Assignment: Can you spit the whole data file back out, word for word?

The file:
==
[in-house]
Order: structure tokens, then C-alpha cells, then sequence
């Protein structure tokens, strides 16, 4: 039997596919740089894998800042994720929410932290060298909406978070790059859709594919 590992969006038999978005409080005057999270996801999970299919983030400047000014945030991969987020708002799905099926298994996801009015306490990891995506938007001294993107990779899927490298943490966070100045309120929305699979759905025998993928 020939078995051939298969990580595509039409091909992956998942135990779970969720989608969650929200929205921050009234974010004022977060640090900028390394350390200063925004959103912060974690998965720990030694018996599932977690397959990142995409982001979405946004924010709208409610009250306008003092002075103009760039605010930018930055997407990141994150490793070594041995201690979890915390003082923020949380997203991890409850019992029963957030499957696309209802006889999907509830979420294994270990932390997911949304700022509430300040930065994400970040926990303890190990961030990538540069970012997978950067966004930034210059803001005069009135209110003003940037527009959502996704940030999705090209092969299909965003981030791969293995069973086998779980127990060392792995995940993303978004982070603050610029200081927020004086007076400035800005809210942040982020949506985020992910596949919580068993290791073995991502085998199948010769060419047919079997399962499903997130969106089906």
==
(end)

[in-house]
Order: structure tokens, then C-alpha cells, then sequence
């Protein structure tokens, strides 16, 4: 039997596919740089894998800042994720929410932290060298909406978070790059859709594919 590992969006038999978005409080005057999270996801999970299919983030400047000014945030991969987020708002799905099926298994996801009015306490990891995506938007001294993107990779899927490298943490966070100045309120929305699979759905025998993928 020939078995051939298969990580595509039409091909992956998942135990779970969720989608969650929200929205921050009234974010004022977060640090900028390394350390200063925004959103912060974690998965720990030694018996599932977690397959990142995409982001979405946004924010709208409610009250306008003092002075103009760039605010930018930055997407990141994150490793070594041995201690979890915390003082923020949380997203991890409850019992029963957030499957696309209802006889999907509830979420294994270990932390997911949304700022509430300040930065994400970040926990303890190990961030990538540069970012997978950067966004930034210059803001005069009135209110003003940037527009959502996704940030999705090209092969299909965003981030791969293995069973086998779980127990060392792995995940993303978004982070603050610029200081927020004086007076400035800005809210942040982020949506985020992910596949919580068993290791073995991502085998199948010769060419047919079997399962499903997130969106089906």